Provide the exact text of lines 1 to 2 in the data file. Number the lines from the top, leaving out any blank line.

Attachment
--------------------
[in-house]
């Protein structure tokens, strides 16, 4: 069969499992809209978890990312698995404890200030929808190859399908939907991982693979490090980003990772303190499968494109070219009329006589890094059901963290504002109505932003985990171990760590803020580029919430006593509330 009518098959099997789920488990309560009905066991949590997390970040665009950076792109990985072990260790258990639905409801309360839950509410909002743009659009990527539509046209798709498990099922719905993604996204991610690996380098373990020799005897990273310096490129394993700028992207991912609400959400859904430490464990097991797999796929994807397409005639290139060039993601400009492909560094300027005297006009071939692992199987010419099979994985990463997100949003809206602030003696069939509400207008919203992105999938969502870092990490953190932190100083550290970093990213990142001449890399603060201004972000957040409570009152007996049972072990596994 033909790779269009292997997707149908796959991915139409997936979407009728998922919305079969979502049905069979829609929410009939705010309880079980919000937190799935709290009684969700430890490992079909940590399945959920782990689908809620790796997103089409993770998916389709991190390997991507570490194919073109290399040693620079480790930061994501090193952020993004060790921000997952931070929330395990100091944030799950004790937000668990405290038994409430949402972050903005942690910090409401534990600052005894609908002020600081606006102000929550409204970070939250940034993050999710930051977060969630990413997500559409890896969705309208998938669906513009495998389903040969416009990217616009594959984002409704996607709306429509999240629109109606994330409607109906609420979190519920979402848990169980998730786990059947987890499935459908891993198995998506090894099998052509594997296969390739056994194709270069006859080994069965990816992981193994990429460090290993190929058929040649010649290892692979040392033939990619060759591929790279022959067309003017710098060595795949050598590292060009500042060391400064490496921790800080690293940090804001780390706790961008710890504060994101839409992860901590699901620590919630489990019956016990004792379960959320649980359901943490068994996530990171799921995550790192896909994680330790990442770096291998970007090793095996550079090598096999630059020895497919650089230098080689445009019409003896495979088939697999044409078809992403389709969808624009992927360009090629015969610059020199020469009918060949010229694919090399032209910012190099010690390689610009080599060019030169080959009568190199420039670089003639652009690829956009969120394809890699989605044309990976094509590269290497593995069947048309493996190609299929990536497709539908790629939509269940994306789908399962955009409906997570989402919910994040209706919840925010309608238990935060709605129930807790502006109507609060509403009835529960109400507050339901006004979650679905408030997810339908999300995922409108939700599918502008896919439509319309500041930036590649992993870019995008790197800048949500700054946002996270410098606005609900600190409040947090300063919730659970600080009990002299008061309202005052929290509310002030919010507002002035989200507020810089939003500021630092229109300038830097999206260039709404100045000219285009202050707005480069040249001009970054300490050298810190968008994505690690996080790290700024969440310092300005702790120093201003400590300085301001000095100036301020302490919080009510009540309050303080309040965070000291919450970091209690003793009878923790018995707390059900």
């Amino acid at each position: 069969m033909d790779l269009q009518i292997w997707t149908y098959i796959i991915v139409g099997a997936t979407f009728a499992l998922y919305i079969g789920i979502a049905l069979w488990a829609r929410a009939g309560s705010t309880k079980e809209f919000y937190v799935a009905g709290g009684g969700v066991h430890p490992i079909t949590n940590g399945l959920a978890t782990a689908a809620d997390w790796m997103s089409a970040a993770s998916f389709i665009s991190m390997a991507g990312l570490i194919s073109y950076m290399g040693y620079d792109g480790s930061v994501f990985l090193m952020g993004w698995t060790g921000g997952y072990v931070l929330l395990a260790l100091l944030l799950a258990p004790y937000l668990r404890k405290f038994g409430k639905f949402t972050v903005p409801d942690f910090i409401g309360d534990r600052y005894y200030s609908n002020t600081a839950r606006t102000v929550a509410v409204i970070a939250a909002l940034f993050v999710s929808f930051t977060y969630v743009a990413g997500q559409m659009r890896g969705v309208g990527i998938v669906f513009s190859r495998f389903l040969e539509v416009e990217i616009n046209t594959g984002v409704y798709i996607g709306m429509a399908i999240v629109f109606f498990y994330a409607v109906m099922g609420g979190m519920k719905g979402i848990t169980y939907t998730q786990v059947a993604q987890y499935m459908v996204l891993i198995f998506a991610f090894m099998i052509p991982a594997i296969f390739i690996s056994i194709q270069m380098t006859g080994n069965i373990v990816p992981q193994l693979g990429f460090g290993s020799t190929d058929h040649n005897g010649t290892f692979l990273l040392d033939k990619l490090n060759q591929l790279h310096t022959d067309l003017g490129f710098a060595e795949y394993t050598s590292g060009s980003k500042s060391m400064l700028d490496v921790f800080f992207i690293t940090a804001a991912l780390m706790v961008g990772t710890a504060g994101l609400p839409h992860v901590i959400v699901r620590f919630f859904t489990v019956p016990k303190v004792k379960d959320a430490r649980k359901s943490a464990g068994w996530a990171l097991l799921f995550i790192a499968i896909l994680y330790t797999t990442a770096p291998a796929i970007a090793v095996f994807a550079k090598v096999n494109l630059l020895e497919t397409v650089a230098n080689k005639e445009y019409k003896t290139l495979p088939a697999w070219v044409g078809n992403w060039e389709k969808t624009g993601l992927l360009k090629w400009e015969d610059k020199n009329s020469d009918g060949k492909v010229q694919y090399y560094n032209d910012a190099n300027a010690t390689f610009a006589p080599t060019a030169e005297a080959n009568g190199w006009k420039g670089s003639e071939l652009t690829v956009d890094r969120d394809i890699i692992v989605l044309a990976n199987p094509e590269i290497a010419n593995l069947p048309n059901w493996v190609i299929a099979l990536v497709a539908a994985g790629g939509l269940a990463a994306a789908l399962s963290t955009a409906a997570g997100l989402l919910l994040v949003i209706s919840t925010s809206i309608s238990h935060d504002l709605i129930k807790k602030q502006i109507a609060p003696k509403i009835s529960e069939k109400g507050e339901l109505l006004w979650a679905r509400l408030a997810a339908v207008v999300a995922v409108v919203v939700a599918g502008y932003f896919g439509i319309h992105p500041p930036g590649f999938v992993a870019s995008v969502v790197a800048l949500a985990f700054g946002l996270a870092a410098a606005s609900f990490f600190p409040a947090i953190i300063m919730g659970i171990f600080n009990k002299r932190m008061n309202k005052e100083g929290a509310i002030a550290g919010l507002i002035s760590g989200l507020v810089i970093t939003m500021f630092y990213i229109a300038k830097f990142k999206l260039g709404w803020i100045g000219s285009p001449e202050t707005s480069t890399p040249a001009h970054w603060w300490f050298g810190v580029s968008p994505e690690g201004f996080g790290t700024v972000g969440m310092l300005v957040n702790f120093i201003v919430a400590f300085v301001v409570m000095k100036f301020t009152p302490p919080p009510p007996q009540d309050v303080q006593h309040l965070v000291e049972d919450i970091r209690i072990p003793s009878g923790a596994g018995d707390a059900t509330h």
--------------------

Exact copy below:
[in-house]
């Protein structure tokens, strides 16, 4: 069969499992809209978890990312698995404890200030929808190859399908939907991982693979490090980003990772303190499968494109070219009329006589890094059901963290504002109505932003985990171990760590803020580029919430006593509330 009518098959099997789920488990309560009905066991949590997390970040665009950076792109990985072990260790258990639905409801309360839950509410909002743009659009990527539509046209798709498990099922719905993604996204991610690996380098373990020799005897990273310096490129394993700028992207991912609400959400859904430490464990097991797999796929994807397409005639290139060039993601400009492909560094300027005297006009071939692992199987010419099979994985990463997100949003809206602030003696069939509400207008919203992105999938969502870092990490953190932190100083550290970093990213990142001449890399603060201004972000957040409570009152007996049972072990596994 033909790779269009292997997707149908796959991915139409997936979407009728998922919305079969979502049905069979829609929410009939705010309880079980919000937190799935709290009684969700430890490992079909940590399945959920782990689908809620790796997103089409993770998916389709991190390997991507570490194919073109290399040693620079480790930061994501090193952020993004060790921000997952931070929330395990100091944030799950004790937000668990405290038994409430949402972050903005942690910090409401534990600052005894609908002020600081606006102000929550409204970070939250940034993050999710930051977060969630990413997500559409890896969705309208998938669906513009495998389903040969416009990217616009594959984002409704996607709306429509999240629109109606994330409607109906609420979190519920979402848990169980998730786990059947987890499935459908891993198995998506090894099998052509594997296969390739056994194709270069006859080994069965990816992981193994990429460090290993190929058929040649010649290892692979040392033939990619060759591929790279022959067309003017710098060595795949050598590292060009500042060391400064490496921790800080690293940090804001780390706790961008710890504060994101839409992860901590699901620590919630489990019956016990004792379960959320649980359901943490068994996530990171799921995550790192896909994680330790990442770096291998970007090793095996550079090598096999630059020895497919650089230098080689445009019409003896495979088939697999044409078809992403389709969808624009992927360009090629015969610059020199020469009918060949010229694919090399032209910012190099010690390689610009080599060019030169080959009568190199420039670089003639652009690829956009969120394809890699989605044309990976094509590269290497593995069947048309493996190609299929990536497709539908790629939509269940994306789908399962955009409906997570989402919910994040209706919840925010309608238990935060709605129930807790502006109507609060509403009835529960109400507050339901006004979650679905408030997810339908999300995922409108939700599918502008896919439509319309500041930036590649992993870019995008790197800048949500700054946002996270410098606005609900600190409040947090300063919730659970600080009990002299008061309202005052929290509310002030919010507002002035989200507020810089939003500021630092229109300038830097999206260039709404100045000219285009202050707005480069040249001009970054300490050298810190968008994505690690996080790290700024969440310092300005702790120093201003400590300085301001000095100036301020302490919080009510009540309050303080309040965070000291919450970091209690003793009878923790018995707390059900």